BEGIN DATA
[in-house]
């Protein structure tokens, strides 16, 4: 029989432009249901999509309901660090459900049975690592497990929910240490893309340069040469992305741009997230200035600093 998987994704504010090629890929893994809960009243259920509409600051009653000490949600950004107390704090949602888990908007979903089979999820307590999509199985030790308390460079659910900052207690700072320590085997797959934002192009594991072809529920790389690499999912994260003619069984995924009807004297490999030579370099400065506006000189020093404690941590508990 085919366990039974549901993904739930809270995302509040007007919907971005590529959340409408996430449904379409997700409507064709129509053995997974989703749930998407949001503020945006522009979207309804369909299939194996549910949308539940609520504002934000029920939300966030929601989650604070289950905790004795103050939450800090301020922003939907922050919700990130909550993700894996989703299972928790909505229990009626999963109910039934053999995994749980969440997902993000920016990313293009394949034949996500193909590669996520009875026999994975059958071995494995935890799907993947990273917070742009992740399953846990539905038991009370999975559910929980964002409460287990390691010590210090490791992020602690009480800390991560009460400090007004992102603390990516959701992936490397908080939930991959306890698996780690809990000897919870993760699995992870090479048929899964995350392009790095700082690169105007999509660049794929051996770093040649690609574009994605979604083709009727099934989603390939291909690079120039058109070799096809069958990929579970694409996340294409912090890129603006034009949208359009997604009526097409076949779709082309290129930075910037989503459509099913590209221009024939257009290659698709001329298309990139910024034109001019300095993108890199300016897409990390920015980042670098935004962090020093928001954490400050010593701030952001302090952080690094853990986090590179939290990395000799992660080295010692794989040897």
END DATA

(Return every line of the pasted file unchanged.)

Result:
[in-house]
């Protein structure tokens, strides 16, 4: 029989432009249901999509309901660090459900049975690592497990929910240490893309340069040469992305741009997230200035600093 998987994704504010090629890929893994809960009243259920509409600051009653000490949600950004107390704090949602888990908007979903089979999820307590999509199985030790308390460079659910900052207690700072320590085997797959934002192009594991072809529920790389690499999912994260003619069984995924009807004297490999030579370099400065506006000189020093404690941590508990 085919366990039974549901993904739930809270995302509040007007919907971005590529959340409408996430449904379409997700409507064709129509053995997974989703749930998407949001503020945006522009979207309804369909299939194996549910949308539940609520504002934000029920939300966030929601989650604070289950905790004795103050939450800090301020922003939907922050919700990130909550993700894996989703299972928790909505229990009626999963109910039934053999995994749980969440997902993000920016990313293009394949034949996500193909590669996520009875026999994975059958071995494995935890799907993947990273917070742009992740399953846990539905038991009370999975559910929980964002409460287990390691010590210090490791992020602690009480800390991560009460400090007004992102603390990516959701992936490397908080939930991959306890698996780690809990000897919870993760699995992870090479048929899964995350392009790095700082690169105007999509660049794929051996770093040649690609574009994605979604083709009727099934989603390939291909690079120039058109070799096809069958990929579970694409996340294409912090890129603006034009949208359009997604009526097409076949779709082309290129930075910037989503459509099913590209221009024939257009290659698709001329298309990139910024034109001019300095993108890199300016897409990390920015980042670098935004962090020093928001954490400050010593701030952001302090952080690094853990986090590179939290990395000799992660080295010692794989040897």